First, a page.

U.S. Army Corps of Engineers

U.S. Army Corps of Engineers

Public hearings begin next week for Keystone XL pipeline water crossing permits. The U.S. Army Corps of Engineers is considering permits for pipeline construction through South Dakota, Montana, and Nebraska.

The Corps is holding hearings by phone because of the COVID-19 pandemic. Montana comments are scheduled for Monday, Sept. 28. South Dakota's are set for Sept. 29, and Nebraska's are on Oct. 1.

U.S. Army Corps of Engineers

The Keystone XL pipeline hit a snag earlier this year when its water-crossing permit from the U.S. Army Corps of Engineers was vacated by a Montana federal judge.

The Corps asked the U.S. Supreme Court for an emergency lifting of that order, but the high court left it in place.

The fast-track permit was a problem because it did not require extensive environmental review. Now TC Energy has applied to the Corps, as well as to the U.S. Fish & Wildlife Service, for permits that will undergo public scrutiny.

Chris Jordan-Bloch, Earthjustice

Last month a federal judge ordered that the Dakota Access pipeline should be shut down and drained by Aug. 5.

The U.S. Army Corps of Engineers quickly appealed, and the D.C. Court of Appeals stayed the order.

Now the appeals court has affirmed that the pipeline does not have to be shut down immediately, but it lets stand the lower court's finding that the Corps violated federal law when it failed to complete an environmental impact study.

Victoria Wicks has this story for SDPB.

Sierra Club

The United States Supreme Court has refused to reinstate water crossing permits for the Keystone XL pipeline. That decision puts construction on hold until the U.S. Army Corps of Engineers completes a thorough environmental impact study of the pipeline project.

A Sierra Club lawyer says the Corps should have done that assessment years ago.

Victoria Wicks has more of the story for SDPB.

Natural Resources Defense Council

A Montana federal court order vacating certain water crossing permits for oil and gas pipelines will stand for now.

The Ninth Circuit Court of Appeals has denied a request from the Trump administration, TC Energy, and other energy companies to lift the judge's order pending appeal.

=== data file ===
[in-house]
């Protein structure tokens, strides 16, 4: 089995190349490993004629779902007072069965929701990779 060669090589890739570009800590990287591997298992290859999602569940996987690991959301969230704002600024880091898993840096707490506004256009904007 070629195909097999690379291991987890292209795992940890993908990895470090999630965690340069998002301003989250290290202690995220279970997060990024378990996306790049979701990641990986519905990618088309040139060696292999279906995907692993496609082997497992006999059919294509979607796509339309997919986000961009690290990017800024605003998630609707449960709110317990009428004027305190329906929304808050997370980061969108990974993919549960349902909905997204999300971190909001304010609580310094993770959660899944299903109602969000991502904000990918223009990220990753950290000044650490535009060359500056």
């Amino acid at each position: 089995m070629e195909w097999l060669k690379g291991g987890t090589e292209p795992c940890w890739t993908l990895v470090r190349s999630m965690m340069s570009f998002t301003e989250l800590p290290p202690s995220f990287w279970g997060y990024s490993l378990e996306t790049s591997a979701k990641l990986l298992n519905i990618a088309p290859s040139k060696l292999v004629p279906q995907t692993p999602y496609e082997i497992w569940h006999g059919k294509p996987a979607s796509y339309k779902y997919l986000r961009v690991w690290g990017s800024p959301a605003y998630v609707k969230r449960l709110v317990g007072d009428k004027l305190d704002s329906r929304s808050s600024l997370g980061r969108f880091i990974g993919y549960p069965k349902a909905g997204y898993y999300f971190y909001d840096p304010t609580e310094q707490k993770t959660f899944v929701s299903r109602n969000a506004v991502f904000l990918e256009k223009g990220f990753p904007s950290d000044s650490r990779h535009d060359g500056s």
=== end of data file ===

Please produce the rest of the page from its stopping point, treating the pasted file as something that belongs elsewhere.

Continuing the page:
An attorney with the Natural Resources Defense Council says that ruling effectively halts Keystone XL pipeline construction.

SDPB's Victoria Wicks reports.

A Montana federal court order that vacated water crossing permits for oil and gas pipelines will stand for now. The Ninth Circuit Court of Appeals has denied a request from the Trump administration, TC Energy, and other energy companies to lift the judge's order pending appeal.

As a result, the Keystone XL pipeline is not permitted to cross 688 bodies of water on its route through Montana, South Dakota, and Nebraska, at least until the appeal has played out.

Montana Federal Court

The Keystone XL pipeline now crosses the border between Alberta and Montana. TransCanada installed an 80-foot pipe in the middle of April, with completion of more than a mile of pipe planned. But with permits in question and lawsuits still going, the rest of construction is done piecemeal. One small construction site is near Philip, where workers are unloading pipe and build a worker camp. SDPB's Victoria Wicks has this report.

Cassi Alexandra for NPR

The U.S. Army Corps of Engineers has been ordered to complete a meaningful environmental impact study on the Dakota Access Pipeline.

A federal judge in the D.C. district issued that order on Wednesday, March 25, and will consider whether to shut the pipeline down until the study is done.

A lawyer for the Standing Rock Sioux Tribe says it's about time.

Listen to audio for the rest of the story.

SDPB's Victoria Wicks has this report.

In The Moment ... Images Of The Past / Big Bend Dam

Nov 6, 2017
U.S. Army Corps of Engineers

In The Moment ... November 6, 2017 Show 214 Hour 2

This week's Images of the Past feature focuses on a film that shows the different stages of construction of the Big Bend Dam on the Missouri River near Ft. Thompson. 

The U.S. Army Corps of Engineers began construction in 1959.  The dam project was completed in 1966.

SDPB's Brian Gevik speaks with Rick Clark, superintendent of the Missouri National Recreational River in Yankton about the challenging aspects of trying to manage a major river system.